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Old 06-18-2013, 10:47 PM   #1
Head2Wind OP
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Laugh Cold air Dam-IT for CPR or SW filters

I'm always looking to tweak and improve the LC8 in ways that are real and can be felt through the seat of the pants when riding. The open foam filters available from several vendors coupled with correct jetting/maps are excellent for de-restricting the beast's intake of air/fuel.... however they introduce a challenge with the intake air. In almost all cases the IAT goes up, which in the world of current internal combustion engines as we know them, this is bad.... bad IAT! Icy cold air going into the engine (combined with the correct fuel mixture) makes for the best power that the engine can produce.... = more = good :). One of the challenges with the LC8 in the trellis frame and body work is the induction systems are sitting on top of the source of heat, as well as behind the source of rejecting the majority of this heat (aka the radiator)... icky, bad IAT. The best we can do is try to reduce the flow of this hot air up and around the intake/air filter... air flow will naturally find the lowest path of resistance, hence the "dam-it" foam blocks that I came up to help the poor IAT situation. This is definitely a work in progress, just proud to share the progress and looking for input.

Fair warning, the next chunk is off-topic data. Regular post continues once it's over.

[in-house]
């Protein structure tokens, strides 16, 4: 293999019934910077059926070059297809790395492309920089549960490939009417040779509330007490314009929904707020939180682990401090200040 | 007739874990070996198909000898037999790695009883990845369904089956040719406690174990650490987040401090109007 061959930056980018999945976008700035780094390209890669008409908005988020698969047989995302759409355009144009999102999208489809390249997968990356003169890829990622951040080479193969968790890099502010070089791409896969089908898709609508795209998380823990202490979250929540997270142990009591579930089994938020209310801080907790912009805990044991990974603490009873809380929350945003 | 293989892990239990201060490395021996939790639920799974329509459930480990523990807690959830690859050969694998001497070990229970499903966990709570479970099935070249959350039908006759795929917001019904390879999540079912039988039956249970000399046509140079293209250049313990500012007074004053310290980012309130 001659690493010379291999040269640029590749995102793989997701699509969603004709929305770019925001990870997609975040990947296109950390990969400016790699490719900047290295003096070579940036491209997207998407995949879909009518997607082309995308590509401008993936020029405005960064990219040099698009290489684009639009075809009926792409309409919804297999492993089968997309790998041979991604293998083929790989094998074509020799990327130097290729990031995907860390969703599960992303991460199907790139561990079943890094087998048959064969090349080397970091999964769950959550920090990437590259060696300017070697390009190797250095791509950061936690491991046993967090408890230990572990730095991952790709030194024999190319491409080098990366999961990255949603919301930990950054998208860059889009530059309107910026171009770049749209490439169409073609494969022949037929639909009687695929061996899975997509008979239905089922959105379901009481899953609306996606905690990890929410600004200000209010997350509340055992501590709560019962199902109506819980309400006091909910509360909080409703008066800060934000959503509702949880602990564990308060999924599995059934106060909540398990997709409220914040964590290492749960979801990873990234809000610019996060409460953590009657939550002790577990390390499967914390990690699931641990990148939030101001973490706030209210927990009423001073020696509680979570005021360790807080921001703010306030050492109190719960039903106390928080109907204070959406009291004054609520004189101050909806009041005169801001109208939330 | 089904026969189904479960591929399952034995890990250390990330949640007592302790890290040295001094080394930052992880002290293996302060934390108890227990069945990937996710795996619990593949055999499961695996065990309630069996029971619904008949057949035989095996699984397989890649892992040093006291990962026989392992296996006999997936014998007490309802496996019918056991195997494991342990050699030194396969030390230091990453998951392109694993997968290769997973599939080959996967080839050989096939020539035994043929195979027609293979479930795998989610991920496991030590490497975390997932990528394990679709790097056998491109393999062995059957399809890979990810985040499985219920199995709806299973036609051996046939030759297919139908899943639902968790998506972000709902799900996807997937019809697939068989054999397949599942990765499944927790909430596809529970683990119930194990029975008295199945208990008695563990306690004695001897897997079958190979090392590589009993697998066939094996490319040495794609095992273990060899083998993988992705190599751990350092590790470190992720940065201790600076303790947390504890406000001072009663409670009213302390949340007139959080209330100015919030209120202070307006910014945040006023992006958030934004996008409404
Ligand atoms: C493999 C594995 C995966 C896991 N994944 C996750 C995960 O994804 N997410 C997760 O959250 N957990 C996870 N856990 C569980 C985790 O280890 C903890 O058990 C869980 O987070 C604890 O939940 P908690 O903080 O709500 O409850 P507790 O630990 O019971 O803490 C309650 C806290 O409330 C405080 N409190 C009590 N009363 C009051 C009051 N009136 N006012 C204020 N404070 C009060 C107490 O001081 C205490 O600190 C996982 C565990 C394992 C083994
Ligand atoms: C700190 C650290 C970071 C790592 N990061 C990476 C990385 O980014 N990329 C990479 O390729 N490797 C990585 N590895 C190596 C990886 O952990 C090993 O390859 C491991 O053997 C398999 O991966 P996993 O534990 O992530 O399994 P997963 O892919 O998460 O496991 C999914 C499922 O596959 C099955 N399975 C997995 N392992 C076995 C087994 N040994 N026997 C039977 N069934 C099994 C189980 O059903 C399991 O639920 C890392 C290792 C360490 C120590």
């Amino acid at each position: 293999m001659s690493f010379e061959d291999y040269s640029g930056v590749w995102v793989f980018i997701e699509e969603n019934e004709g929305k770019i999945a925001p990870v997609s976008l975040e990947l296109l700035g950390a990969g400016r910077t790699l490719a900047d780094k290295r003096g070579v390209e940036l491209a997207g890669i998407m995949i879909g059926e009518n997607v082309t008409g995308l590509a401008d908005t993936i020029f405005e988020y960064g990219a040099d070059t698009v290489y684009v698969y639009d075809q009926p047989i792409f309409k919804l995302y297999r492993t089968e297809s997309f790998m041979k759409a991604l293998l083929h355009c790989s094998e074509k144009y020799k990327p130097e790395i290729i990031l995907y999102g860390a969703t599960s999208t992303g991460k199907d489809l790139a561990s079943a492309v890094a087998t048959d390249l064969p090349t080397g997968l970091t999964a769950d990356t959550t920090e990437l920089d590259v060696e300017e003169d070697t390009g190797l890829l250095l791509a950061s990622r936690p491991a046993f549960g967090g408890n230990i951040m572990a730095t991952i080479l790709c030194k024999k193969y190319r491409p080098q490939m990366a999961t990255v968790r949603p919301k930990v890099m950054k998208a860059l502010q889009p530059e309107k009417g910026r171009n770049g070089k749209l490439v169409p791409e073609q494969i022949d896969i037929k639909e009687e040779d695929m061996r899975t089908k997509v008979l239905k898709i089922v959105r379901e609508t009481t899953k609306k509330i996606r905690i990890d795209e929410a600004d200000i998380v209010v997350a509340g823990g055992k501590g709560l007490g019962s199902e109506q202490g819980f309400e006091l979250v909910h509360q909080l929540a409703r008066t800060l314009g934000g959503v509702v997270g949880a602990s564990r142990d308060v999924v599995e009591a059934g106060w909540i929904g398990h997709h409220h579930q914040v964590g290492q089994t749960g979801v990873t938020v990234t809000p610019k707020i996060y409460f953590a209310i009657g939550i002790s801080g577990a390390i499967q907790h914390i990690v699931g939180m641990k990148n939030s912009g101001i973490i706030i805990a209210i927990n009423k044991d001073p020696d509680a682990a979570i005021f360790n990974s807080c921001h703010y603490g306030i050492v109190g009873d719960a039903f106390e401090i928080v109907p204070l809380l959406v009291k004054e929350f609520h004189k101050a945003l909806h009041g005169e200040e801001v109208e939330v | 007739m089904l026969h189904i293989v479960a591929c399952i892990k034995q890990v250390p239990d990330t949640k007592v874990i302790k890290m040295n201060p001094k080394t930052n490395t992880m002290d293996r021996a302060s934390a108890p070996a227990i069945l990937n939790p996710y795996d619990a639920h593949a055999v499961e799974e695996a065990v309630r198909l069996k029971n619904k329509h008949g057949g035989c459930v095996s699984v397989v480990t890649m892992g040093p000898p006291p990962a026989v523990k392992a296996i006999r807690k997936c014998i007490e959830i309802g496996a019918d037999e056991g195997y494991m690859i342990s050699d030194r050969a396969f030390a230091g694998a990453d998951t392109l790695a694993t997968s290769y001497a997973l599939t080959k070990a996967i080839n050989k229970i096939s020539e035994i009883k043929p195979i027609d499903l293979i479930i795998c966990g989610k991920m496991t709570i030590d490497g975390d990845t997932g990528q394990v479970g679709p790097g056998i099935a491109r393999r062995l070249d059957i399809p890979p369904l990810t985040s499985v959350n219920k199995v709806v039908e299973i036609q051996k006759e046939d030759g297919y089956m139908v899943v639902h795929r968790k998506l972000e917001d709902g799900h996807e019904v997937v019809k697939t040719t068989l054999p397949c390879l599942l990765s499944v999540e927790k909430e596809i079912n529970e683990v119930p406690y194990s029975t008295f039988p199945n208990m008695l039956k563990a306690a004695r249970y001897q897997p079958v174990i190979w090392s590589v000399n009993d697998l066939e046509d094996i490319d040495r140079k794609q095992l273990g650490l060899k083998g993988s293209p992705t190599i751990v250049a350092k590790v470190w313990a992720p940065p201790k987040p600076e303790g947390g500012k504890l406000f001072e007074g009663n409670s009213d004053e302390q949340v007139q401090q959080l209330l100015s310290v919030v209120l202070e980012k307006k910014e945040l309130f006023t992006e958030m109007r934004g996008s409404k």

Enjoy the pEakchUrz
Mounted up to the ongoing SE project (the genesis of the Dam-IT)